Thumbs up to the UK over education funds

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When President Mwai Kibaki first campaigned on a NARC ticket in 2002, the party manifesto promised to deliver free primary education to all Kenyans if he was elected. 

It was a feel-good time and Kenyans – even though they were highly skeptical about its affordability – remained optimistic about such a great prospect.  We were finally making laudable steps towards development; worthy of entering the Guinness book of World Records. 

In fact, this promise made worldwide news following a media interview where former US President Bill Clinton talked of shaking the President’s hand.  Locally, the late Kimani Maruge became the poster boy for what FPE embodied, and even toured New York on that ticket.

What some people may not know is that the struggle to achieve this goal has been in place since the general elections in 1963.  The ruling party then KANU, had published a manifesto committing to provide a minimum of seven years of free primary education and made tangible efforts towards the same during the Moi era.

In short, FPE has been a dream long in waiting and thankfully with donor support, it finally took shape.  Having said that and knowing very well the character of our people, I am of the opinion that Ministry of Education should have done better in monitoring utilisation of those funds.

Noble dreams and goals, especially those that impact social and national development, should be nurtured and guarded carefully to ensure they come to fruition as envisioned.

However, I will not focus on our failures at this time.  I want to express gratitude that DfID has seen it fit, not to withhold funds any further and will instead disburse them through alternative channels.  Congratulations for keeping sight of the goal.

Some may argue that we are a sovereign nation and we should be able to cater for all our needs by efficiently utilising all our existing resources.  But from where I stand, we need all the assistance we can get, if we are to move an inch closer to achieving universal primary education by 2015 (MDG 2). 

What I must echo to our partners is the concern by a majority of Kenyans that our NGOs are also not all above board.  Some people have been known to use NGOs as mechanisms for profiteering at the expense of the communities they purport to serve.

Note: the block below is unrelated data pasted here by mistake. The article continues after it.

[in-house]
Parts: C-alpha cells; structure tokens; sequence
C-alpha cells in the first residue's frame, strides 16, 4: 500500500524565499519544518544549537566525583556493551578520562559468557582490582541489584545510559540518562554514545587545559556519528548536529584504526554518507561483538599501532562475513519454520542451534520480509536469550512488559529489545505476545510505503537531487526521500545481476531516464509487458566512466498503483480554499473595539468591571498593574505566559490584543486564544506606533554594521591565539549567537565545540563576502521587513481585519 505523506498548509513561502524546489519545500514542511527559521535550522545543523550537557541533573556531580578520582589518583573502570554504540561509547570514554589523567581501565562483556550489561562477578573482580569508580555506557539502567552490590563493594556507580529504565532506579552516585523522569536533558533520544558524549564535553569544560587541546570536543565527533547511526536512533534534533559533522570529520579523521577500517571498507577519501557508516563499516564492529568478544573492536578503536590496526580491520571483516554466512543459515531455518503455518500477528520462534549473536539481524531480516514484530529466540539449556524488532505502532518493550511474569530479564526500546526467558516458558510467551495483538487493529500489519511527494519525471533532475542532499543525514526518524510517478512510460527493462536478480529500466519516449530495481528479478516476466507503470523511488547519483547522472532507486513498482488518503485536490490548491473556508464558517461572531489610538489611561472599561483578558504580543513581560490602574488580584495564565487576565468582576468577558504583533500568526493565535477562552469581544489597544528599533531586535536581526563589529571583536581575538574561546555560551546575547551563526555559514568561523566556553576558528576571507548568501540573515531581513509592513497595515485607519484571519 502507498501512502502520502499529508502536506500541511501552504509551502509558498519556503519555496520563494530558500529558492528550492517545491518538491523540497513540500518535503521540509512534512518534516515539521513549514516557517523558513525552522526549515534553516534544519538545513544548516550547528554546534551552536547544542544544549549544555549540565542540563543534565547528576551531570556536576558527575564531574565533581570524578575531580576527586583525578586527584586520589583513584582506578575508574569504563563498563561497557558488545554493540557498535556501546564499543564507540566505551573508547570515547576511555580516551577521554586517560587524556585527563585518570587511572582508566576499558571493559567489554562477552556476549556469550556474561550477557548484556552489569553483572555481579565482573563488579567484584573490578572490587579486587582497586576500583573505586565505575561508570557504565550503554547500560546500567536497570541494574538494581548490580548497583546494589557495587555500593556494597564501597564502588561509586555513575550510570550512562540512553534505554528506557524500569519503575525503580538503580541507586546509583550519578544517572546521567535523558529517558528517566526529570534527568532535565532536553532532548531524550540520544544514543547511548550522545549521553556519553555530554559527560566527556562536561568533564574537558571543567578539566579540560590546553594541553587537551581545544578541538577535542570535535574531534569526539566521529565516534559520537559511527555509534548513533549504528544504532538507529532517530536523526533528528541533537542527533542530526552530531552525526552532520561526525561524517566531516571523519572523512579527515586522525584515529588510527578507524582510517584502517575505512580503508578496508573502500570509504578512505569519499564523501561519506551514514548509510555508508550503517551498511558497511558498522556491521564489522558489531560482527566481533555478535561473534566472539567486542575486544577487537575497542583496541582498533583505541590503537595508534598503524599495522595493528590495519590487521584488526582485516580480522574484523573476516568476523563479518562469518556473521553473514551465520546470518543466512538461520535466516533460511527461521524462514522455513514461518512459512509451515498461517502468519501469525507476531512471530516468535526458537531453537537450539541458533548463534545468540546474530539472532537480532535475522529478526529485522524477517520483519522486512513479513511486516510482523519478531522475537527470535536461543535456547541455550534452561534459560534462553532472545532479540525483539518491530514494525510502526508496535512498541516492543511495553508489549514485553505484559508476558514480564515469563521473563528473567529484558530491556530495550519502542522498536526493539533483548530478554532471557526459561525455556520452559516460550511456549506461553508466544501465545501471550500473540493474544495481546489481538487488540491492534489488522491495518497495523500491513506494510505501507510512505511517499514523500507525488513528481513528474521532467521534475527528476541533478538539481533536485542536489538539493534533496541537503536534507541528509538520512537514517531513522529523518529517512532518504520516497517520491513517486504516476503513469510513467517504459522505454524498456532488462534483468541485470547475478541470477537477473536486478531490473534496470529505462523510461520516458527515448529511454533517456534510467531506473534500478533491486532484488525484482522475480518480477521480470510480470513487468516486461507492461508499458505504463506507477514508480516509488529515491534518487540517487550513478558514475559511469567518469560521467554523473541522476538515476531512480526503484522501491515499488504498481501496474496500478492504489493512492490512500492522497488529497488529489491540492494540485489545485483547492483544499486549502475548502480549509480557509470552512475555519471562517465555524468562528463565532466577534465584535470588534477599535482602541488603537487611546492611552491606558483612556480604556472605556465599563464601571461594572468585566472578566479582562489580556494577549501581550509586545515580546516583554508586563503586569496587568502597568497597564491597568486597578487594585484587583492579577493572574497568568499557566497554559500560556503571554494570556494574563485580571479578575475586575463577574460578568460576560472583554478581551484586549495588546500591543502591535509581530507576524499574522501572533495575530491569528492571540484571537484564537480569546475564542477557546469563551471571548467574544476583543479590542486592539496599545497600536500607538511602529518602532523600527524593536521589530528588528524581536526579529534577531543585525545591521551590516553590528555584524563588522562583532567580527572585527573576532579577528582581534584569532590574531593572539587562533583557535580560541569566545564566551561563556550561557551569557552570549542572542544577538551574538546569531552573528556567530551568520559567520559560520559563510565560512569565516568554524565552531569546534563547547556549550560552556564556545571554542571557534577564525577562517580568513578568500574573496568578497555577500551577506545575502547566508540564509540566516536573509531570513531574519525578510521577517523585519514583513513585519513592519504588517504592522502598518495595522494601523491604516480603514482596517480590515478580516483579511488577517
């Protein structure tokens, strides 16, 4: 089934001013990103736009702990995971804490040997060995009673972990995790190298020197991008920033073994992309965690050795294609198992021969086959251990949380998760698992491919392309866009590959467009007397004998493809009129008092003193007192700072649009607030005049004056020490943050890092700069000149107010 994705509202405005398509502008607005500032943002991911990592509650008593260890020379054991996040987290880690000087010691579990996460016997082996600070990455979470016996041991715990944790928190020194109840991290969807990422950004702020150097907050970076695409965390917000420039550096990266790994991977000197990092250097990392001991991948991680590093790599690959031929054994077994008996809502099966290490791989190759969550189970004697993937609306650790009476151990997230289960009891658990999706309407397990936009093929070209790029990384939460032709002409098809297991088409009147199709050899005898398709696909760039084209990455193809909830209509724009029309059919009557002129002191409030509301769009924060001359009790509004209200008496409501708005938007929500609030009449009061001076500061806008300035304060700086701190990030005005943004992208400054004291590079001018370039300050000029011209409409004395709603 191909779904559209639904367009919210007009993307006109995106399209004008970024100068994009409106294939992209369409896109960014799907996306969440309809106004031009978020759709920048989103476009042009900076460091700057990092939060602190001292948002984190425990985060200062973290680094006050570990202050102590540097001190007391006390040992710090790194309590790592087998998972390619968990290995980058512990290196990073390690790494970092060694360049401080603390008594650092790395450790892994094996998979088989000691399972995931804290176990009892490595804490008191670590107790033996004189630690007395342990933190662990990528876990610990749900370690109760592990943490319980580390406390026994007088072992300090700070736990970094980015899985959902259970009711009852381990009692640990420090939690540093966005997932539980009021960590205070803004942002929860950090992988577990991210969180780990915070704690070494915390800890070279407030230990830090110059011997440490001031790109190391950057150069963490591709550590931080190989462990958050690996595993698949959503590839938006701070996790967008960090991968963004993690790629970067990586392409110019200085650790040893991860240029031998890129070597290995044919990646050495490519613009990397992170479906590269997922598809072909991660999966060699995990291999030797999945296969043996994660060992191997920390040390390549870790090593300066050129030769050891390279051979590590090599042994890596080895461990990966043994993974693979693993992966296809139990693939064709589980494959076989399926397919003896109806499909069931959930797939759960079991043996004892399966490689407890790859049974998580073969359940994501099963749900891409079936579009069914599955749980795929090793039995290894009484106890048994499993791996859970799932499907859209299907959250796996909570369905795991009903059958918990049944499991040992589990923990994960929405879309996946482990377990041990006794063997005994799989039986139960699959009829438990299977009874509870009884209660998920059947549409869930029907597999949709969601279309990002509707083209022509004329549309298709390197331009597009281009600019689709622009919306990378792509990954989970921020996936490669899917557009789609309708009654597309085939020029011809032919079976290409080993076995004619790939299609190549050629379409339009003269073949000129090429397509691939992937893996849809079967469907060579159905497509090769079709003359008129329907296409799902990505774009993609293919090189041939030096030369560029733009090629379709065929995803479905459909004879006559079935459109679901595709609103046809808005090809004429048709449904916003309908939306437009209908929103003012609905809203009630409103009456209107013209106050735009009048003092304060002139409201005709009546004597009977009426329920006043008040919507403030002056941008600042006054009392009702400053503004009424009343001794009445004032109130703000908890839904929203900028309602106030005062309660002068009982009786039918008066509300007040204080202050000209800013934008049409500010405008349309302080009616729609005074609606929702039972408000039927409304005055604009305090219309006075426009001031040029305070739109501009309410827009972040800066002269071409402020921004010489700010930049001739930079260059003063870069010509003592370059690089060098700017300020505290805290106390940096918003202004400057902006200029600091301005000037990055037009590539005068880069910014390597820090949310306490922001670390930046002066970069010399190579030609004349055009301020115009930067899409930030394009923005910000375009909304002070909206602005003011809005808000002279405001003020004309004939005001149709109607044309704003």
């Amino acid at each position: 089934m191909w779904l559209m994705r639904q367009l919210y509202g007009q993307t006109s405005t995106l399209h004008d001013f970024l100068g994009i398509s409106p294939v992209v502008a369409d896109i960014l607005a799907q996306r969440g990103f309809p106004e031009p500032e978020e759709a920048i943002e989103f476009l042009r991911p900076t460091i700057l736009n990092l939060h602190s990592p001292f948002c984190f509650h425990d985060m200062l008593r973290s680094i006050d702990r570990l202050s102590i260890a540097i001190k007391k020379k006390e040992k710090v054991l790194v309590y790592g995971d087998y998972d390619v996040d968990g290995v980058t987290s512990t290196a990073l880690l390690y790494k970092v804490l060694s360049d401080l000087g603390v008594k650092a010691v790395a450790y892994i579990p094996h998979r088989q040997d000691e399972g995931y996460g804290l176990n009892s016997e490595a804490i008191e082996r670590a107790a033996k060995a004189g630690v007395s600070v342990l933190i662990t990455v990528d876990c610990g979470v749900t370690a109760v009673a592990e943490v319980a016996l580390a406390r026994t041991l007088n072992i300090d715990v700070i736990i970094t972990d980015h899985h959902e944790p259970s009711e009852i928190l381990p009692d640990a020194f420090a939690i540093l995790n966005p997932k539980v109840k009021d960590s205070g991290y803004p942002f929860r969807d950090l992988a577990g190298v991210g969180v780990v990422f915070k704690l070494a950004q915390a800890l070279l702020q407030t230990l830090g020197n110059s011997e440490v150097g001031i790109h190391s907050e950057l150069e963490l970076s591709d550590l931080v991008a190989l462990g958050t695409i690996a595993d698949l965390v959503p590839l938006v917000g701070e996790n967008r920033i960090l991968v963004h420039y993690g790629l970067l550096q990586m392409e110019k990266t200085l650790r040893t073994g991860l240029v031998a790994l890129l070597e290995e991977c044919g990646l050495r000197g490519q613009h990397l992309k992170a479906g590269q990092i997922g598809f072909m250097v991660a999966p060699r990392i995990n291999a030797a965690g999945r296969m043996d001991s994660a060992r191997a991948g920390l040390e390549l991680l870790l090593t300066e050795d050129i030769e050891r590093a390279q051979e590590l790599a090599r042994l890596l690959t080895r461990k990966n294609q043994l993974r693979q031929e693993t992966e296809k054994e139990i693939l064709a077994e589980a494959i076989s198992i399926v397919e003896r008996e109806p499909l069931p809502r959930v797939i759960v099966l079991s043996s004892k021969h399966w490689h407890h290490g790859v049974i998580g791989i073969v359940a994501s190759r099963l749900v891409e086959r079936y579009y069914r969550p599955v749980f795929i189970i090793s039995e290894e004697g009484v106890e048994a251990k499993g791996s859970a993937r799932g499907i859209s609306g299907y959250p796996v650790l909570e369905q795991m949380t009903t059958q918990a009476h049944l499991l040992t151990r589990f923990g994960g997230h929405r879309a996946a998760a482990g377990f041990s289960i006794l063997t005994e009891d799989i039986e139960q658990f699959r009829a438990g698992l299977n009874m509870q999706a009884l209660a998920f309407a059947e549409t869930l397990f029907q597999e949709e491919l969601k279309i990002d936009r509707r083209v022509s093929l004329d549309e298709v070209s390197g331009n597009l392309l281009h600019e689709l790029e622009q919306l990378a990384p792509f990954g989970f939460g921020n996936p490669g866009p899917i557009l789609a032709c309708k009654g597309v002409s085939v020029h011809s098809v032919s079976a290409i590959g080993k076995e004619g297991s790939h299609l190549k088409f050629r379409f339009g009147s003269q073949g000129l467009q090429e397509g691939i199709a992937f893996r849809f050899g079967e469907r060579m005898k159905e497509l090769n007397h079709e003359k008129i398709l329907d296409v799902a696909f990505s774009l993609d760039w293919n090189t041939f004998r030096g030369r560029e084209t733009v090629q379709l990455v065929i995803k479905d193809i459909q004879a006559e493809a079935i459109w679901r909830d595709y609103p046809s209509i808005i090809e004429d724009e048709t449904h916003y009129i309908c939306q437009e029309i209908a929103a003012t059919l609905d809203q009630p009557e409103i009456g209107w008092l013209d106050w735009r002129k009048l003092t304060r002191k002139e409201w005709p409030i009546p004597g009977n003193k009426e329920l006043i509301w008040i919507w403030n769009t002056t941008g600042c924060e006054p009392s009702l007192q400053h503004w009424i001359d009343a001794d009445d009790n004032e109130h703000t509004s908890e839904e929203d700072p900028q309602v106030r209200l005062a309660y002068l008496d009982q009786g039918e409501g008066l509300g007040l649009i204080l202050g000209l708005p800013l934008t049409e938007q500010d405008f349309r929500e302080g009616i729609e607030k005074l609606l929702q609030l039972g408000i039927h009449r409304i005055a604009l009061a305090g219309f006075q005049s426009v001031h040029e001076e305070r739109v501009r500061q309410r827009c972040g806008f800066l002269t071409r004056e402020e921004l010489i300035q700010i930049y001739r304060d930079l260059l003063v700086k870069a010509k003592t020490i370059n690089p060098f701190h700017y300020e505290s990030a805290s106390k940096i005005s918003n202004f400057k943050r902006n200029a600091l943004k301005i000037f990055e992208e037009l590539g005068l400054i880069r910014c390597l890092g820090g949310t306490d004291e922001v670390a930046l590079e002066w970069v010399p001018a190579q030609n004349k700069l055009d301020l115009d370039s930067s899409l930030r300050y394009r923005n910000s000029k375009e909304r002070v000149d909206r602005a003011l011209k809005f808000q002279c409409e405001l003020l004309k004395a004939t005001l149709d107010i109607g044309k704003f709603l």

There have been public suggestions to keep away from the NGO sector altogether and instead consider partnering with other UN bodies such as UNESCO to disburse the funds.  Others have suggested the establishment of private sector foundations to ensure greater accountability.

We acknowledge that it is not our place to dictate how you disburse the FPE funds.  All we ask is that you continue to do so through whichever means and that you encourage other partners to do the same.

However, we trust that you will give due consideration to the concerns of Kenyans. 

First, that you will use locally credible organisations, which have a national reach so that no community is adversely affected.  In line with this is our quest for financial accountability and transparency such that any concerned Kenyan can monitor the use of these funds.

Secondly, we hope that you will stipulate that the majority of these funds are channeled directly to the needs of pupils rather than meeting overhead costs (read administrative and technical assistance).

In the meantime, Kenyans are watching and waiting patiently for swift justice to be meted out on those who misappropriated FPE funds.

In conclusion, I will re-sound a famous African Proverb that ‘it takes a village to raise a child’.  If we are to actualise the dreams of our forefathers, we must work in partnership as a true global village to achieve “Universal Free Primary Education.”

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